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Supporting student filmmakers at the Overcranked premiere

The program’s first in-person premiere since 2019 highlights the vital need for communal experiences within the arts.

<p>The Ruth Caplin Theatre was buzzing with student filmmakers, collaborators and supporters Monday.</p>

The Ruth Caplin Theatre was buzzing with student filmmakers, collaborators and supporters Monday.

The Ruth Caplin Theatre was buzzing with student filmmakers, collaborators and supporters Monday evening as attendees of the Overcranked premiere settled into a semicircle of seats wrapped around an empty thrust stage. A blank projector screen hung from the ceiling in its center. There was a brief introduction, a minute of breathless applause and then the lights went down and the screen lit up with the first short film of the night.

Overcranked is a two-semester program within the University’s drama department that supports student filmmakers in writing and directing original short films. The program is run by Doug Grissom, a playwright, associate professor and interim chair of drama, and Paul Wagner, an Academy Award-winning independent filmmaker, who teach screenwriting and directing, respectively. Students write, shoot and edit their films over the course of the year and share their work at the annual Overcranked premiere — this year, 11 short films were screened. 

“It’s really a wide variety, with comedies and more serious subjects, and with different styles,” Grissom said. “Some are realistic and some are more stylized and expressionistic.” 

There were a number of standout films — fourth-year College student Lexi Christie’s “Main Character” featured surreal and moving imagined sequences and an original musical number. Fourth-year College student Karen Zipor’s “A Blessing on Your Head” tackled intergenerational conflict through witty horror. Third-year College student Mia Gualtieri’s “Tug” told a grounded love story shaped by one partner’s artistic expression.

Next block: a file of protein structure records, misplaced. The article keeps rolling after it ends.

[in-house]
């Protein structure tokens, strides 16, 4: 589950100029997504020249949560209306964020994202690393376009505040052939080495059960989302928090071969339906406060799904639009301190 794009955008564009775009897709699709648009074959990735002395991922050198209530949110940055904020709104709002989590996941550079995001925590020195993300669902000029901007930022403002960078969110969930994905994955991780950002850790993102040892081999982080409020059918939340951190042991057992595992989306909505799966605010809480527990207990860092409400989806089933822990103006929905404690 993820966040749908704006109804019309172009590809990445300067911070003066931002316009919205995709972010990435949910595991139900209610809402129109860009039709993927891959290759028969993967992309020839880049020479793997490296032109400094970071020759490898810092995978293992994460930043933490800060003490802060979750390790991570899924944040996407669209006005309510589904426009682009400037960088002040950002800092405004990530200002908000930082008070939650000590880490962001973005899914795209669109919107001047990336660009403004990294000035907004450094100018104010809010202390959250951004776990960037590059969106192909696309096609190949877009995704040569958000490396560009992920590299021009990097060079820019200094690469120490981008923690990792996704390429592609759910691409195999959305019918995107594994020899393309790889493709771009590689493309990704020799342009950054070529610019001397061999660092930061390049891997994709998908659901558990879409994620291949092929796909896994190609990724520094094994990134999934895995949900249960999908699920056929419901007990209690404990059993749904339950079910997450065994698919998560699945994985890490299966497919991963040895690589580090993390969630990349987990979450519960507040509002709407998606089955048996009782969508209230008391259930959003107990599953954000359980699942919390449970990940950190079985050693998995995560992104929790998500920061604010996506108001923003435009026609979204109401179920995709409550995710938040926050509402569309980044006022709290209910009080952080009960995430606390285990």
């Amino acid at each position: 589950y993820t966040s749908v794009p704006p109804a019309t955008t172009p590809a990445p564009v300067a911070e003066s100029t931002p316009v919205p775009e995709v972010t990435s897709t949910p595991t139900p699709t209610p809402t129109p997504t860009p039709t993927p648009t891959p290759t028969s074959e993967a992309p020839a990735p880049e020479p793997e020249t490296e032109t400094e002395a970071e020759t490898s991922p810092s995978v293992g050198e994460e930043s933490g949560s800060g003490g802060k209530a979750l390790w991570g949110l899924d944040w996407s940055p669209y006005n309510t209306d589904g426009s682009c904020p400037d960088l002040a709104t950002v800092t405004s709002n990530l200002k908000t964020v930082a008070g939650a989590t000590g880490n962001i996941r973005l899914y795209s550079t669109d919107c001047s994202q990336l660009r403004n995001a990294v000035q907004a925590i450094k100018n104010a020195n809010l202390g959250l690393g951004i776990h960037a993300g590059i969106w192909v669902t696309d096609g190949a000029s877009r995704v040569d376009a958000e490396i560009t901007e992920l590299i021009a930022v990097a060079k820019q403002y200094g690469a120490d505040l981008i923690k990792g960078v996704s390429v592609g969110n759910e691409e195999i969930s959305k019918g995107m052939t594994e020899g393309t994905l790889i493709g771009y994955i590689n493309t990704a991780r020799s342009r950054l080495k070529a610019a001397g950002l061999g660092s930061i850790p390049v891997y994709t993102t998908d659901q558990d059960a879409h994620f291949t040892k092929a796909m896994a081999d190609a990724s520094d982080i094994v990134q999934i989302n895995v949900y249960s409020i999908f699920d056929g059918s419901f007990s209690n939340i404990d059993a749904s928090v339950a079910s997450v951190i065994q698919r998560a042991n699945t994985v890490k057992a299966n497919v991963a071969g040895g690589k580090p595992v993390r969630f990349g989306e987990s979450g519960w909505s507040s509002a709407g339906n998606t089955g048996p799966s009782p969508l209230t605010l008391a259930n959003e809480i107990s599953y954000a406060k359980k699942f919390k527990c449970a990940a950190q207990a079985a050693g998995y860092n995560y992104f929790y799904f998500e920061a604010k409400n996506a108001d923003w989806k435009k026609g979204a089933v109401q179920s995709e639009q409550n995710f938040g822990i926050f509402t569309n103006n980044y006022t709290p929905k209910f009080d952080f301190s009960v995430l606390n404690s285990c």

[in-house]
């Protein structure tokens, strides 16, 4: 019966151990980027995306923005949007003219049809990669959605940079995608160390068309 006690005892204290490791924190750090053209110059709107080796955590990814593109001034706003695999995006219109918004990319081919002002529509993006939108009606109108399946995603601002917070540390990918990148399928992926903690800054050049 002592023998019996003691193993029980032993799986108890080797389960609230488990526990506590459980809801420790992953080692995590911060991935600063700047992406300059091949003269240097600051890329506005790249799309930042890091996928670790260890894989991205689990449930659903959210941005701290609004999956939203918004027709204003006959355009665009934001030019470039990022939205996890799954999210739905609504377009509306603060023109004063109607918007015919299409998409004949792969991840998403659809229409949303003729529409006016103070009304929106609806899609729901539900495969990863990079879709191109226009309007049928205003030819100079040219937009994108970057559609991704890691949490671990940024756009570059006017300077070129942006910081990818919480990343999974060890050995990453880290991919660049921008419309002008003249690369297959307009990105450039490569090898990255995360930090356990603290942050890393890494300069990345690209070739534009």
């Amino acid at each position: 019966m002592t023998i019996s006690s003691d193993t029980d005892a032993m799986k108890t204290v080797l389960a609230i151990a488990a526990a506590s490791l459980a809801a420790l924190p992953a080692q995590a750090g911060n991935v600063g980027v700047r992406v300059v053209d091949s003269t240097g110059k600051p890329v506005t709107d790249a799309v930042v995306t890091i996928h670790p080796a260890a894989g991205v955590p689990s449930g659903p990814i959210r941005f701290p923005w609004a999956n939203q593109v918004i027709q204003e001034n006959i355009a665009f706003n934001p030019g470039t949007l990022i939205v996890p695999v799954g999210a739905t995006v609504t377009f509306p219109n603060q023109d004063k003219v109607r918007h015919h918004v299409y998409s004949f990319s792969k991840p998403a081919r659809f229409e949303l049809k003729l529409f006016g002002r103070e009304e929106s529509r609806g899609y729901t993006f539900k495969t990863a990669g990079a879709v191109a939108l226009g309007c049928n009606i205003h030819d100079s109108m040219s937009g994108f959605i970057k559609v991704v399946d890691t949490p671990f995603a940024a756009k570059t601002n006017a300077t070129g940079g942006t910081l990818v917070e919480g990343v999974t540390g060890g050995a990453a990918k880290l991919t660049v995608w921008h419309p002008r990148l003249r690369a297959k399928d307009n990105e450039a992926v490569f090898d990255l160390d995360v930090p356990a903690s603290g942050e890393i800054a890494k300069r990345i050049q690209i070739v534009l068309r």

Each film represented the culmination of efforts from the Overcranked student in the role of a writer-director combined with the efforts of a producer and a whole cast and crew of collaborators. The premiere offered the opportunity for these collaborators to reunite and share in the excitement of their achievement.  

“Filmmaking is totally a collaborative art,” Wagner said. He further emphasized the key role of an audience in shaping students’ experience of the program. “[The premiere] is core to the course… That’s a really powerful message to send after a year of being narrowly focused on what they wanted to say and do, to realize, wow, this is out there for the public to respond to.”

This year’s in-person premiere is the program’s first since 2019 due to the COVID-19 pandemic, and it was clear that the communal nature of the experience could not have been replicated digitally — sharing space with other audience members created a palpable response to the work. Viewers reacted vocally with laughter, gasps and expressions of affection. 

The house lights went up at the conclusion of each film, and Wagner acknowledged the cast, crew and creative team to energetic applause. 

The Overcranked premiere was an exciting display of the immense talents of student filmmakers at the University. The event demonstrated the vital need for these communal experiences within the arts, offered an opportunity for collaborators to share mutual appreciation and brought the Overcranked students’ hard work to an enthusiastic audience.


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